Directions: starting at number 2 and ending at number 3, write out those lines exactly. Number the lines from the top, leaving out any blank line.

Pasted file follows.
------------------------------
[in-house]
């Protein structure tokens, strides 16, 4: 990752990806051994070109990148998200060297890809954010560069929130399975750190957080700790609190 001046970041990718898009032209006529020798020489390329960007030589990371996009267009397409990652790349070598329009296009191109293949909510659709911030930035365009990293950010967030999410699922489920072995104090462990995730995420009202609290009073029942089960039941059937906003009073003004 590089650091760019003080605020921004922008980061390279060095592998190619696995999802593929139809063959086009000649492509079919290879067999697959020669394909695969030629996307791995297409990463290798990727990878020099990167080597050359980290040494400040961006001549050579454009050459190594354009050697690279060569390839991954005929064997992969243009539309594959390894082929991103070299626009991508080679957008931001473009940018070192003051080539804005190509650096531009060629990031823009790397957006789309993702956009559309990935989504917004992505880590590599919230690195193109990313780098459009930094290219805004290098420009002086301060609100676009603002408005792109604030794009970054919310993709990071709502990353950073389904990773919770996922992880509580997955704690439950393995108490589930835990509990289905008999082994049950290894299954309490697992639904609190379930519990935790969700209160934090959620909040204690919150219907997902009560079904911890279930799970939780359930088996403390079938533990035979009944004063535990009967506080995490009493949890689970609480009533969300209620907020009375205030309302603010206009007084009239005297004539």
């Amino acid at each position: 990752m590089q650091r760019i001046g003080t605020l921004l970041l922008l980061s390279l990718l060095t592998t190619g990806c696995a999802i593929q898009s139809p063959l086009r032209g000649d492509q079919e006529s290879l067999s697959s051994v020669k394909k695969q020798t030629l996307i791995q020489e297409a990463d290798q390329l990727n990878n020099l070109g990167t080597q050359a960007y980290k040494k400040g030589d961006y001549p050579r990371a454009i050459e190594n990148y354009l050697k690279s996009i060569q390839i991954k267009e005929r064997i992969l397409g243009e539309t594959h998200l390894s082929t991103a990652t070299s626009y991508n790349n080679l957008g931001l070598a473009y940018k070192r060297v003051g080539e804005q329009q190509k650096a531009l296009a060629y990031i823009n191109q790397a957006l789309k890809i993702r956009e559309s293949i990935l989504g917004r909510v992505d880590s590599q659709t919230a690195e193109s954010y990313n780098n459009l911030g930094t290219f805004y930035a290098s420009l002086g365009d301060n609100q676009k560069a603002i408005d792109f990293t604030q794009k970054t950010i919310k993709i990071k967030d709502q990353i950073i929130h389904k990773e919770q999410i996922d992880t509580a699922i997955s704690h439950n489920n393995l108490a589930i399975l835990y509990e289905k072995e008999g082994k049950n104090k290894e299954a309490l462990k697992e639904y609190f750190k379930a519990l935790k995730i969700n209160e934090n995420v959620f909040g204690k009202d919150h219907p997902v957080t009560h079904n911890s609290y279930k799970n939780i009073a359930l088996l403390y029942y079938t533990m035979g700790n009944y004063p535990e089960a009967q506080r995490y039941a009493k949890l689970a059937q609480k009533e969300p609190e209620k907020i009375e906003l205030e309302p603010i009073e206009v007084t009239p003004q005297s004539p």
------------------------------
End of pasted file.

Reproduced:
């Protein structure tokens, strides 16, 4: 990752990806051994070109990148998200060297890809954010560069929130399975750190957080700790609190 001046970041990718898009032209006529020798020489390329960007030589990371996009267009397409990652790349070598329009296009191109293949909510659709911030930035365009990293950010967030999410699922489920072995104090462990995730995420009202609290009073029942089960039941059937906003009073003004 590089650091760019003080605020921004922008980061390279060095592998190619696995999802593929139809063959086009000649492509079919290879067999697959020669394909695969030629996307791995297409990463290798990727990878020099990167080597050359980290040494400040961006001549050579454009050459190594354009050697690279060569390839991954005929064997992969243009539309594959390894082929991103070299626009991508080679957008931001473009940018070192003051080539804005190509650096531009060629990031823009790397957006789309993702956009559309990935989504917004992505880590590599919230690195193109990313780098459009930094290219805004290098420009002086301060609100676009603002408005792109604030794009970054919310993709990071709502990353950073389904990773919770996922992880509580997955704690439950393995108490589930835990509990289905008999082994049950290894299954309490697992639904609190379930519990935790969700209160934090959620909040204690919150219907997902009560079904911890279930799970939780359930088996403390079938533990035979009944004063535990009967506080995490009493949890689970609480009533969300209620907020009375205030309302603010206009007084009239005297004539």
């Amino acid at each position: 990752m590089q650091r760019i001046g003080t605020l921004l970041l922008l980061s390279l990718l060095t592998t190619g990806c696995a999802i593929q898009s139809p063959l086009r032209g000649d492509q079919e006529s290879l067999s697959s051994v020669k394909k695969q020798t030629l996307i791995q020489e297409a990463d290798q390329l990727n990878n020099l070109g990167t080597q050359a960007y980290k040494k400040g030589d961006y001549p050579r990371a454009i050459e190594n990148y354009l050697k690279s996009i060569q390839i991954k267009e005929r064997i992969l397409g243009e539309t594959h998200l390894s082929t991103a990652t070299s626009y991508n790349n080679l957008g931001l070598a473009y940018k070192r060297v003051g080539e804005q329009q190509k650096a531009l296009a060629y990031i823009n191109q790397a957006l789309k890809i993702r956009e559309s293949i990935l989504g917004r909510v992505d880590s590599q659709t919230a690195e193109s954010y990313n780098n459009l911030g930094t290219f805004y930035a290098s420009l002086g365009d301060n609100q676009k560069a603002i408005d792109f990293t604030q794009k970054t950010i919310k993709i990071k967030d709502q990353i950073i929130h389904k990773e919770q999410i996922d992880t509580a699922i997955s704690h439950n489920n393995l108490a589930i399975l835990y509990e289905k072995e008999g082994k049950n104090k290894e299954a309490l462990k697992e639904y609190f750190k379930a519990l935790k995730i969700n209160e934090n995420v959620f909040g204690k009202d919150h219907p997902v957080t009560h079904n911890s609290y279930k799970n939780i009073a359930l088996l403390y029942y079938t533990m035979g700790n009944y004063p535990e089960a009967q506080r995490y039941a009493k949890l689970a059937q609480k009533e969300p609190e209620k907020i009375e906003l205030e309302p603010i009073e206009v007084t009239p003004q005297s004539p």